ProvidersPGx: The ‘easy button’ to tell what meds patients should — and should NOT — take
Sep 10, 2018 | By Kristen Engelen, PharmD & Robert Kropp, MD
Pharmacogenomics can play an important role in identifying responders and non-responders to medications, avoiding adverse events, and optimizing drug dose.’ — FDA
PGx — the shorter and easier-to-spell abbreviation for pharmacogenomics — can be considered an “easy button” for providers to understand why certain drugs work well for some patients and not for others.
As we’ve noted in other blogs, many physicians remain skeptical of PGx’s value in clinical practice, and we know that scientific evidence is still emerging for many drug-gene combinations. While there are already many applications of PGx in cancer, pain and psychiatry, we’d recommend getting started with common drugs used in highly prevalent diseases.
A reminder that the concept and value of PGx aren’t new. While there’s been a considerable growth in interest in genetic influences of drug response over the past decade-plus, it actually stems back more than 50 years. In 1957, shortly after the discovery of a genetic predisposition toward primaquine-induced toxicity, scientists proposed that inheritance might underlie much of the disparity among individuals in drug response. The term pharmacogenetics was introduced two years later. With the advent of the Human Genome Project in 1990 came a resurgence of interest in determining genetic contributions to drug response. The mapping of the human DNA gene-containing sequence was completed with 99% accuracy in 2003, two years earlier than planned.
Since then, continued advances in personal genome sequencing are revealing each individual’s complete heritable genetic identity —a patient’s “blueprint” of genetic material — as well as his or her likely response to various medications based on the person’s liver enzymes and activities.
Delivering personalized care by knowing patients down to their genes
So what, simply stated, is pharmacogenomics? PharmGKB describes it as the study of the relationship between an individual’s genetic variations and how that person’s body metabolizes medications. According to a leading pharmacotherapy textbook, PGx’s goal is “to optimize drug therapy and limit drug toxicity based on an individual’s genetic profile.” These descriptions well-articulate a complex process that can have a dramatic impact on shortening the “hit-or-miss” nature of the medication prescribing therapeutic odyssey. This way, you can more effectively deliver personalized care that has maximum safety and effectiveness, especially under the growing number of value-based care plans.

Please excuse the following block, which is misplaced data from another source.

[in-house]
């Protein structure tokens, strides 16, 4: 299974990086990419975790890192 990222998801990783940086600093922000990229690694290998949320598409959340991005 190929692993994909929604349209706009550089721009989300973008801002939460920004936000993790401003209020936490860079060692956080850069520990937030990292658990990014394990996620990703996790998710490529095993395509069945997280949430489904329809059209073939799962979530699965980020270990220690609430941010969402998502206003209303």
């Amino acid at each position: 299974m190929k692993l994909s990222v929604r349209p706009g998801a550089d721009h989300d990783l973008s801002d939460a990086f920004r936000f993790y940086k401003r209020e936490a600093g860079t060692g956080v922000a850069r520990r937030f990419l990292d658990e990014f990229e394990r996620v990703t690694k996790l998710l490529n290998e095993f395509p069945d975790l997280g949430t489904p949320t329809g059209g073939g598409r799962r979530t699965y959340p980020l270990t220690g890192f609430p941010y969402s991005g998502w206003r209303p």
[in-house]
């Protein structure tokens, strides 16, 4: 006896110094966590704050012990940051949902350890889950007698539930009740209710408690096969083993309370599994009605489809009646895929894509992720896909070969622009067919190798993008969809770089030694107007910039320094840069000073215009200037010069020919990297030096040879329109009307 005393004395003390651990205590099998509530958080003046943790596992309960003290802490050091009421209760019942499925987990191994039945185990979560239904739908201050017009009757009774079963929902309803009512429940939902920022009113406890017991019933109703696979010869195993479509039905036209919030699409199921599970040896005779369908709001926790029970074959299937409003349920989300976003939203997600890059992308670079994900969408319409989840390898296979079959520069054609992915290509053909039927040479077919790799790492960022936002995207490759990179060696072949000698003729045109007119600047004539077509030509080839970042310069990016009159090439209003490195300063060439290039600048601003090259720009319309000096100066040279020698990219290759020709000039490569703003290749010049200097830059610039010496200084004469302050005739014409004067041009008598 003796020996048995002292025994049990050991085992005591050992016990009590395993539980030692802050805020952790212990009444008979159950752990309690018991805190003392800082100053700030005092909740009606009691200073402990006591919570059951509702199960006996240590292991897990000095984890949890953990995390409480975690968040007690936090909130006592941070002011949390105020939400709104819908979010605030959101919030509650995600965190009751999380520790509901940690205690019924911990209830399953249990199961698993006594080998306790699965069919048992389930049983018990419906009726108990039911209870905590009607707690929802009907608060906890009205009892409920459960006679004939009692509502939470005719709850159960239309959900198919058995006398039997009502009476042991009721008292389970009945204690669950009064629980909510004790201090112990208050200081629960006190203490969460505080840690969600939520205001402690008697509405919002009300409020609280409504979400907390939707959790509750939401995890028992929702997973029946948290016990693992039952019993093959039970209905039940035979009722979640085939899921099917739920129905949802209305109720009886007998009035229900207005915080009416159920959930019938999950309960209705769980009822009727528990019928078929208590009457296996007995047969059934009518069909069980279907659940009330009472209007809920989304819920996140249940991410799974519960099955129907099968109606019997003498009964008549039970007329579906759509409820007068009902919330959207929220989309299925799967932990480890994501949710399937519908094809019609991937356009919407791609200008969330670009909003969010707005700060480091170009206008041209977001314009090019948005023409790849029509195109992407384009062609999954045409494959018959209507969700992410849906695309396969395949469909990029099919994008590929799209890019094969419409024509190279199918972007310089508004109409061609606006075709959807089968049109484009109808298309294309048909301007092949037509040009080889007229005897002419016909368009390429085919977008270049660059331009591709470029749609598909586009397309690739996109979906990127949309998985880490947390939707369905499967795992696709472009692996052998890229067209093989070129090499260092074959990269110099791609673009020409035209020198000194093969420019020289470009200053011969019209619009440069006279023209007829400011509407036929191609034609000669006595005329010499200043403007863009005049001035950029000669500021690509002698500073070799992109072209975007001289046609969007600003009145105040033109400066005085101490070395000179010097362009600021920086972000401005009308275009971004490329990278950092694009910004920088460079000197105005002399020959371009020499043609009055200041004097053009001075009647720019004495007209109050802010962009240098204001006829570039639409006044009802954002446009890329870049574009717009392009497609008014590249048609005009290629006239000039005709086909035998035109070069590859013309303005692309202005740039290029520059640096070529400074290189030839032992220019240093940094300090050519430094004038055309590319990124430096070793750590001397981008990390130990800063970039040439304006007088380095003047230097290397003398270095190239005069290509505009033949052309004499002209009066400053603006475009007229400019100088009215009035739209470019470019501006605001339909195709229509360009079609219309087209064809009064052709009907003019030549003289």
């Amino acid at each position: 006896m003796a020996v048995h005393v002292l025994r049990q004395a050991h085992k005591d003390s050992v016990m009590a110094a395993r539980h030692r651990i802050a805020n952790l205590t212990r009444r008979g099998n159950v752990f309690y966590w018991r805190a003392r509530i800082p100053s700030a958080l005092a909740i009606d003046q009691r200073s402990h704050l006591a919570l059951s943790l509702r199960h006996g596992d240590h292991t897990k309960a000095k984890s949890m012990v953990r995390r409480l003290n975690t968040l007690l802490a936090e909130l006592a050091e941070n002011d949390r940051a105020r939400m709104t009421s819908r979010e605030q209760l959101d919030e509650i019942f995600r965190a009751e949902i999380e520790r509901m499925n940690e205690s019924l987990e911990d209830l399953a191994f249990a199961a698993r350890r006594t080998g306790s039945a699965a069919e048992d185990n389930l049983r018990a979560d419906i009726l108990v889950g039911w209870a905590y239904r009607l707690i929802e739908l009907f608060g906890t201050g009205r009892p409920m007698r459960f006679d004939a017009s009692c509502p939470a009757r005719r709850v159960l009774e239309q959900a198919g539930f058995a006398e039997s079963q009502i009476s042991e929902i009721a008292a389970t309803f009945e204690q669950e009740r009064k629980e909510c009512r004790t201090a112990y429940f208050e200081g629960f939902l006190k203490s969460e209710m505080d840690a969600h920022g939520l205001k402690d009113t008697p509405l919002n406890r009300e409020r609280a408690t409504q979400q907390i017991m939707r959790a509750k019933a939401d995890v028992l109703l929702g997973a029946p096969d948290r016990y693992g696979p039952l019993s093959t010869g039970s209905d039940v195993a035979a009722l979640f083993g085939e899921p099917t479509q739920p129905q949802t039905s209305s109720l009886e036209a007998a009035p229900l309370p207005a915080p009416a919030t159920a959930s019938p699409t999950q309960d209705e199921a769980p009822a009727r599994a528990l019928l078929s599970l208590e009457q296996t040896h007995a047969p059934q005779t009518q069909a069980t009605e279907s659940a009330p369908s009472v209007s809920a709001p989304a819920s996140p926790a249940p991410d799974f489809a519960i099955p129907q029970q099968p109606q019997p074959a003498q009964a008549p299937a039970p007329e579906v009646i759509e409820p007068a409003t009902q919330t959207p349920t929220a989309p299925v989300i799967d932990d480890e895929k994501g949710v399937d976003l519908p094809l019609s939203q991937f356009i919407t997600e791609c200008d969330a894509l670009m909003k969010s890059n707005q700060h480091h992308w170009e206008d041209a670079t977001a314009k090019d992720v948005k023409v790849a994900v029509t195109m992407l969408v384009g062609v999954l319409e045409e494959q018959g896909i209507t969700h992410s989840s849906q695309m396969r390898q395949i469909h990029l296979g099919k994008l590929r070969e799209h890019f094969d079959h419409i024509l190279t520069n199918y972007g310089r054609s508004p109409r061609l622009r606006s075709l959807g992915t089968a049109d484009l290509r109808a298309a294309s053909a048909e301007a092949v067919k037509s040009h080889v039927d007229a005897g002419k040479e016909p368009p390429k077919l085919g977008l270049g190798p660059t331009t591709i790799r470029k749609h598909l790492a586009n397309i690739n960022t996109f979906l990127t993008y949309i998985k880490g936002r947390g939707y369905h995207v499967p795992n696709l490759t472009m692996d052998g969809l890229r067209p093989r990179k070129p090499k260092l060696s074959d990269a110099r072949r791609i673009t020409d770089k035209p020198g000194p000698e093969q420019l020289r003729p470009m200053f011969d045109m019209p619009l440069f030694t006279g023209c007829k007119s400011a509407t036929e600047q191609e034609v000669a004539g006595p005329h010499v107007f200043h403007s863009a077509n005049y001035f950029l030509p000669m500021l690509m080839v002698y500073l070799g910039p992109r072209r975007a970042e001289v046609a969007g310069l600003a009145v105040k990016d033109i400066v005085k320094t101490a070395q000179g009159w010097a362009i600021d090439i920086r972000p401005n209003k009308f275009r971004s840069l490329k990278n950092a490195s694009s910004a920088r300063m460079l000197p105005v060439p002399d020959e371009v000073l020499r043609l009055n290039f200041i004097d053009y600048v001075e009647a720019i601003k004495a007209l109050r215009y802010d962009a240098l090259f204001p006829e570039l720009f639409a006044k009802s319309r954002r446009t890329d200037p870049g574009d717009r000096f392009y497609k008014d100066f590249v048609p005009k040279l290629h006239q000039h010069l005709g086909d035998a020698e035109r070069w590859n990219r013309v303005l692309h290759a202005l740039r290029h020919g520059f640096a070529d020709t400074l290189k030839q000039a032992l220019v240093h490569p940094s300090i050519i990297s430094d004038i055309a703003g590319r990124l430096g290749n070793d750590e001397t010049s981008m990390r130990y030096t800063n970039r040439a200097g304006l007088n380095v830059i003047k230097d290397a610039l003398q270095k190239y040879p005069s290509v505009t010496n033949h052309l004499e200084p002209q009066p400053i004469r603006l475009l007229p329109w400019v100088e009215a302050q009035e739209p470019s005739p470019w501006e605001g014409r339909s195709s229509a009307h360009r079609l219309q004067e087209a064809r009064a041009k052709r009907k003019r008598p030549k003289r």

Throughout this and other blogs, we’ll provide helpful citations from respected sources such as the Clinical Pharmacogenetics Implementation Consortium. An international consortium, CPIC was formed in 2009 to address the barriers of implementing PGx testing in a clinical setting because of the difficulty in translating these complex genetic laboratory test results into actionable prescribing decisions.
CPIC creates, curates and posts free peer-reviewed, evidence-based, updatable and detailed drug-gene clinical practice guidelines. These guidelines use an evidence-ranking system by gene, drug, guideline, level of evidence to date, and FDA label instructions for PGx testing effectiveness of drug-gene combinations. It’s considered the most clinically validated or “gold standard” in PGx because it has the strongest research and documentation for each of its recommendations.
How a patient metabolizes drugs
To date, the CPIC drug-gene pairs table includes a total of 355 drug-gene interactions (DPIs), representing 223 unique drugs and 127 unique genes identified as impacting drug metabolism. Others have been tested but no impact has been discovered, while many others have yet to be researched due to the cost, typically borne by drug manufacturers. Though the body of evidence continues to expand, today there are 25 to 30 interactions that have been broadly accepted where PGx testing is recommended or required to supply providers with actionable information to support their decision-making.
As you learn more about applying PGx, a helpful resource is the Flockhart Table, separating medications by their class (NSAIDs, beta blockers, etc.) and enabling you to drill down to references to literature regarding substrates of liver enzymes that metabolize the meds. It also notes what are strong, moderate or weak inhibitors and inducers that compete with other drugs for a particular enzyme; this affects the optimal level of metabolism of the substrate drug that can often affect an individual’s response to that medication…typically making it less or completely ineffective.